(And other ways this is turning into the woman power corner of my life).
I get so infuriated when I see tweets like this one below. In fact, “so” isn’t even enough muchness for the amount of pressure I feel in my gut reading this.
And it has nothing to do with being a “liberal” or the power I feel when I call myself a FEMINIST, it has everything to do with repeating history. There might be, somewhere deep in a chest cavity that I own, a part of me that believes in something conservative. Right now, I couldn’t name anything, but at one point in my life I was extremely pro-life. I have that Catholic “guilt” thing plus that Catholic “sweep this under the rug” thing and that combination causes interesting views and values. I believe though, that people should be given the opportunity for gray area. Where has the gray area gone? Why must we be either EXTREME liberal or EXTREME conservative? I realize Trump brought this out, and believe me, I was NOT one of the 53% of white women that voted for that man, but still. Gray matter, it’s important in our central nervous systems and our political opinions.
But that’s not what this blog is about. This blog is about women who feel the need to pick on other women for their choices. I’m from the Bible belt. For my entire childhood, I studied that historic text and I know some verses. I can’t spit ’em, but I have the Google. Isn’t the main theme of The Bible some old school rap like “Thou Shalt Not Judge.” But this image, for me, doesn’t stop hating there, judging there, being spiteful there.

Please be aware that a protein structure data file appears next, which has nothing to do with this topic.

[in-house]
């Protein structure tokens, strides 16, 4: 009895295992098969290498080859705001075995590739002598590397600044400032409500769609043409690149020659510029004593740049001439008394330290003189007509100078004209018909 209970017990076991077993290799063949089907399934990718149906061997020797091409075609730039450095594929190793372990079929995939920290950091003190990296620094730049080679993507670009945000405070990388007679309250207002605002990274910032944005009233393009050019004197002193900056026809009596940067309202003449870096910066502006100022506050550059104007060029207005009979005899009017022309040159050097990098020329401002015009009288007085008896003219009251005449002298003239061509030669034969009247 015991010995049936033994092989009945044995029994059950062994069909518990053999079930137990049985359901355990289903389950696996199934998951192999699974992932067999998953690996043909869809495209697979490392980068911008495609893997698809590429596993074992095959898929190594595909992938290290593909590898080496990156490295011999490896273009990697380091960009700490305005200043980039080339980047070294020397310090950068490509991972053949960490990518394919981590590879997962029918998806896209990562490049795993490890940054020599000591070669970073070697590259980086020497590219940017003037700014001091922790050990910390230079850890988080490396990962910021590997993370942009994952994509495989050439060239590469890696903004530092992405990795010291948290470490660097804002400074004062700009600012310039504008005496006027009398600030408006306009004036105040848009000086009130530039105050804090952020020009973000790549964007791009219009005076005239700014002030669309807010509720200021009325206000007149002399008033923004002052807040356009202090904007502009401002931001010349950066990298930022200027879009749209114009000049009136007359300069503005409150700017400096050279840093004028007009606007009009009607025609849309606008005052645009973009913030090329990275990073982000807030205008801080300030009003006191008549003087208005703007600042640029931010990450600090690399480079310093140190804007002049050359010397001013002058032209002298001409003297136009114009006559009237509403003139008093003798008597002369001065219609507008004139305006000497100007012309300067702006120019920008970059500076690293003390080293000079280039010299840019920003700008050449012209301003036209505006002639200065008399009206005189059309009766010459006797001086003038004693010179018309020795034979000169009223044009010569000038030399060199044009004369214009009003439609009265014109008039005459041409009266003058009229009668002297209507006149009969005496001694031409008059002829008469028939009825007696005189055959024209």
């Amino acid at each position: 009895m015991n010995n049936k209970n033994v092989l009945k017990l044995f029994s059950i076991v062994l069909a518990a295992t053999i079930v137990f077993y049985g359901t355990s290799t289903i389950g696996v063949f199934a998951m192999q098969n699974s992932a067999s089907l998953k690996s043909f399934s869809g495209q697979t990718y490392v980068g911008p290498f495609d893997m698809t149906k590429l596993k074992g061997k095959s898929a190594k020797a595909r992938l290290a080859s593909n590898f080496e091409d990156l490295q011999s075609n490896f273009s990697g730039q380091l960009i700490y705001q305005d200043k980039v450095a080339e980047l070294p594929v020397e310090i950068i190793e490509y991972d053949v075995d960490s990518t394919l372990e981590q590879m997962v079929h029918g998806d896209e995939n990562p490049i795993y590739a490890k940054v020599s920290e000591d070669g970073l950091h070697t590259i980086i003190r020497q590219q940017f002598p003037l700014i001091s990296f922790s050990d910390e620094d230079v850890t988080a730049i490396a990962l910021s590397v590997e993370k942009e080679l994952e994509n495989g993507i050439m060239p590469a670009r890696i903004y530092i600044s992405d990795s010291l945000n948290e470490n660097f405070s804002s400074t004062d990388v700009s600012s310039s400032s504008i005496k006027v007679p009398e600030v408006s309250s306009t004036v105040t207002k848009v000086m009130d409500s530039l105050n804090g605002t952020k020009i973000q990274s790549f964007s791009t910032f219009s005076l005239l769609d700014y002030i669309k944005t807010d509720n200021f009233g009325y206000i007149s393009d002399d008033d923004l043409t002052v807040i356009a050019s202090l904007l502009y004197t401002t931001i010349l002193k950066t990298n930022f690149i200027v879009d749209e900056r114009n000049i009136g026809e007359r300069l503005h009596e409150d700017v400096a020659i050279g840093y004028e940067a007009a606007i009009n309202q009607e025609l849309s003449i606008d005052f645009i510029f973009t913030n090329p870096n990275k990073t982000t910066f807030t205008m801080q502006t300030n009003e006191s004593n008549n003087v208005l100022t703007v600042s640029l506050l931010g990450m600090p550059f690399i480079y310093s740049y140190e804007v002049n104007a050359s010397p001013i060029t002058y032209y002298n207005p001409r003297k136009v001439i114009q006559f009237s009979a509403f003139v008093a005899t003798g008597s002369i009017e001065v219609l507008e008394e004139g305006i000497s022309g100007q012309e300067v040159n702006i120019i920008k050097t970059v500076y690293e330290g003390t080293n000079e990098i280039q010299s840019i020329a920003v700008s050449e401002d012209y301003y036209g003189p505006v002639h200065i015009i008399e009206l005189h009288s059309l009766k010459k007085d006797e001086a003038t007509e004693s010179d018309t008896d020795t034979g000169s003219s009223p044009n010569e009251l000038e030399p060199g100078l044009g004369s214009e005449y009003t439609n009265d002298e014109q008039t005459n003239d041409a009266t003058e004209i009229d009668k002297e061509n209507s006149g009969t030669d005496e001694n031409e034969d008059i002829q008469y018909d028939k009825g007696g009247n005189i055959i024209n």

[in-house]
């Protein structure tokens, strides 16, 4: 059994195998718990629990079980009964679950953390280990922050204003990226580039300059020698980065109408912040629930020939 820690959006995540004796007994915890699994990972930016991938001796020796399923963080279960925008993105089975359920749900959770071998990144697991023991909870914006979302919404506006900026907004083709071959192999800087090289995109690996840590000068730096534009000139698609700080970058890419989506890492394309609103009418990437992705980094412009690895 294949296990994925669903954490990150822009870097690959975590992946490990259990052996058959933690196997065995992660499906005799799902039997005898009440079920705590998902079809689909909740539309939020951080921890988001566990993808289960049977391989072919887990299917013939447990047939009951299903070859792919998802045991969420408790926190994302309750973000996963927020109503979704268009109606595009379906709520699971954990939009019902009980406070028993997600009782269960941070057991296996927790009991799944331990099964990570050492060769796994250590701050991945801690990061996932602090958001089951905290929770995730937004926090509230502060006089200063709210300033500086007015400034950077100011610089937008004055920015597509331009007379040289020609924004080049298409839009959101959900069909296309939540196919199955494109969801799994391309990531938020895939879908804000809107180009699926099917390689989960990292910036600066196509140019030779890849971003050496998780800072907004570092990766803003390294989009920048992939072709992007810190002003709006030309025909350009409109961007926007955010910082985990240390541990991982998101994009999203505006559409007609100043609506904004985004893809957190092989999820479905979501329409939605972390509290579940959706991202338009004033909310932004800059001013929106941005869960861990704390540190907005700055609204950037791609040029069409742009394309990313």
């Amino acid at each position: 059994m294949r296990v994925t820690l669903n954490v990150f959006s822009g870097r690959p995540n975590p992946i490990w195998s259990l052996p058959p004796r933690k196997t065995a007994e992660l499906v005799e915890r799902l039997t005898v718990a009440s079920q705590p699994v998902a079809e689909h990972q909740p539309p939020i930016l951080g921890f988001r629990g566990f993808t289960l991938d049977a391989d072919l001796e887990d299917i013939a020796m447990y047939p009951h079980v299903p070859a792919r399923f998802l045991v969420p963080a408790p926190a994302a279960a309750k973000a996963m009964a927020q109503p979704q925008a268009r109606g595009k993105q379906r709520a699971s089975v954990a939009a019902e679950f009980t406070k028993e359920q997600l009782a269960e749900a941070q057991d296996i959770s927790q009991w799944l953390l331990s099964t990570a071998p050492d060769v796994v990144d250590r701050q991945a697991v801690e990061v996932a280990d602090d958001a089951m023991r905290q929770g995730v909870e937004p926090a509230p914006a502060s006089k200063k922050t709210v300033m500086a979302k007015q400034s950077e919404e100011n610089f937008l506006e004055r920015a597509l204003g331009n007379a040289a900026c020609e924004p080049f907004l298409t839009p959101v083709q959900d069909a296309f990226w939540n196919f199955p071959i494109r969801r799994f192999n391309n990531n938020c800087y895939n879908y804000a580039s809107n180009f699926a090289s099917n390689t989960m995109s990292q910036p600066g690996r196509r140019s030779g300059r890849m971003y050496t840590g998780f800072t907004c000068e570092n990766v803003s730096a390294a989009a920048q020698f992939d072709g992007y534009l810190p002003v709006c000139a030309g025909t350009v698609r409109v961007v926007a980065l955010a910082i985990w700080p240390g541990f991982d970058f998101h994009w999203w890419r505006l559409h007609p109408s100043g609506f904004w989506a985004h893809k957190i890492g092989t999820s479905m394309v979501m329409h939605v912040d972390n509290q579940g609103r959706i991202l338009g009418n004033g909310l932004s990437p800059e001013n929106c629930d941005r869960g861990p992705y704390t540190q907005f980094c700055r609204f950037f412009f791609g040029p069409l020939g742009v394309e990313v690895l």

What bothers me the most is that the ENTIRE reason we’re able to wear giant vagina costumes in the street, VOTE, hold public office (Kellyanne Conway, thanks for retweeting), ask for a raise, be anything other than a secretary or a replacement worker because men are at war, is because OTHER WOMEN stood up for us first. And what really gets to me is that those OTHER WOMEN stood up for these women too. Why is she so concerned about what we look like to other countries and how their women have no rights, instead of standing up for those rights with other women for other women? If you want to save girls from genital mutilation, start a march, a petition, a foundation. Don’t write a paragraph for Twitter. If you want to give women the ability to speak against their husbands in court in other countries, go there and serve, don’t throw up some hashtags and call it justice.
Why CAN’T women everywhere wear a pink pussy hat in the streets? Or yell obscenities about their elected officials? Why are we so busy complaining about how we “look,” or our reputation, when we should be worried about those women who are facing the inabilities we clearly take for granted. The fact that this could even be posted on Twitter without the copyedit of a man says so much about how far this country has prospered and how far we seriously need to go.
For me, how to help every woman is by standing up for every. single. woman. Even this one who tweets why she’s not a liberal feminist. Who bashes women who choose to use their voices in the most explicit ways because every other moment in history we were forced to be known as “anonymous.” Here’s a woman who felt sturdy enough, influential enough, to wear her sexuality like a hat. Some people think this is embarrassing, but I’m just thankful that this is something we can do in this country.
Here’s to the women who stood up for other women when they said, “Why would you want to vote?” Thanks, Elizabeth Cady Stanton (1815-1902) and Lucretia Mott (1793-1880). (Fun fact: I was Elizabeth Cady Stanton in my fifth grade wax museum and it was AWESOME). Here’s to the women who stood up for other women when they said, “Why would you want to fight in the military?” Thanks, Deborah Samson Gannett for DISGUISING yourself because of your fear of what people would think about you, but STILL FIGHTING.
Really, you can’t have suffrage without suffering. But to suffer at the hands of another woman for standing up for her rights too, even the ones she can’t respect, is disgusting to me. Instead of thickening the divide, find a way to bridge the gap and “wade into the water” as some of the strongest women in my eyes once sang.